Finally, there isn’t any evidence that Russia got much for its money, if the charge is true. In 2018 15 US personnel died, 10 in combat. Last year the toll was 22, 16 from hostile action. So far this year 9 have been killed. Washington has squandered thousands of lives in both Iraq and Afghanistan; one or two deaths a month doesn’t even get noticed in Washington these days. There certainly has been no political result: When taking office in 2017 Donald Trump appeared to be the only person in the US government who wanted to withdraw US forces. He is still the only person who wants to do so and is acting against virtually the entire foreign policy establishment and congressional membership, both apparently committed to war in Central Asia forever.

However, assume that the claims are true. They sound awful – paying for the killing of American personnel – but that is what virtually every military aid program and weapons shipment effectively does. There previously have been rumors of Russian provision of small arms to the Taliban, which could be expected to result in America deaths. That is SOP for governments around the world, including in the US

Indeed, that is what the US did in Afghanistan after Moscow’s invasion, providing everything from land mines to Stinger missiles. The latter downed Soviet helicopters and airplanes, undermining the Red Army’s reliance on air superiority. Washington intended the death of Soviet military personnel, many Soviet military personnel. And they did. Roughly 15,000 were killed and another 35,000 were wounded over nine years, many due to U.S.-supplied or -funded weapons. Which helped convince Moscow to eventually withdraw its forces. For this reason there is little sympathy for Washington’s complaint in Russia. Duma Speaker Aleksei Zhuravlyov observed that America spent billions of dollars that "killed thousands and thousands" of Soviets. Yet, he pointed out, total US deaths in Afghanistan last year were just 22.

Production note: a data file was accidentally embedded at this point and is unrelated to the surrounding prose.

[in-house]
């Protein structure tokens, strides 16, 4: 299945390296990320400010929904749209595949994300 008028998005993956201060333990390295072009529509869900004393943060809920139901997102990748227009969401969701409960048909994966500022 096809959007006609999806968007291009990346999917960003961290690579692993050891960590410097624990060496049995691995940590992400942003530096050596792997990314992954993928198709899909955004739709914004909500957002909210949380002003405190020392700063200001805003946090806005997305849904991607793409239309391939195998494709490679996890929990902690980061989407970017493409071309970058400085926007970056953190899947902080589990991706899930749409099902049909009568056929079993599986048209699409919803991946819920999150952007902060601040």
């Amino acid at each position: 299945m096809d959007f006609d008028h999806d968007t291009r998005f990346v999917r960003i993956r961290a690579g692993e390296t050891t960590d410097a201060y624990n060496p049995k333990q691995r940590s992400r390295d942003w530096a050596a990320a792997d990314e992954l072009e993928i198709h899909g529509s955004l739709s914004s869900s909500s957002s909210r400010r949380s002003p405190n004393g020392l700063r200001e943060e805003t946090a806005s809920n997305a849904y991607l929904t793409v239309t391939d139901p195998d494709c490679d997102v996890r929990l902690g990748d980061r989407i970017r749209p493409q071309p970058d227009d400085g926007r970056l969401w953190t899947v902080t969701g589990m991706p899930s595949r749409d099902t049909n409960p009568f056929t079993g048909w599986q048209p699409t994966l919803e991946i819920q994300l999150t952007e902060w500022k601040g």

More recently, Washington spent years aiding, training, and arming Syrian insurgents. For what purpose? To kill Syrian soldiers. Two years ago American personnel killed scores or perhaps hundreds of Russian mercenaries with the Wagner Group, which attacked US positions, perhaps without Moscow’s authorization. The American forces were defending themselves, but they were illegally occupying territory of another nation facing a group brought in by that country’s legitimate government to defend its territory.

Today Washington sells war planes to Saudi Arabia, provides munitions for those aircraft, and performs upkeep on them. Why? To enable the Saudis to kill Yemenis – mostly civilians. The US government didn’t directly pay the Saudis to kill Yemenis. But it doesn’t have to. American agencies have enabled the Saudi royals to kill widely and promiscuously.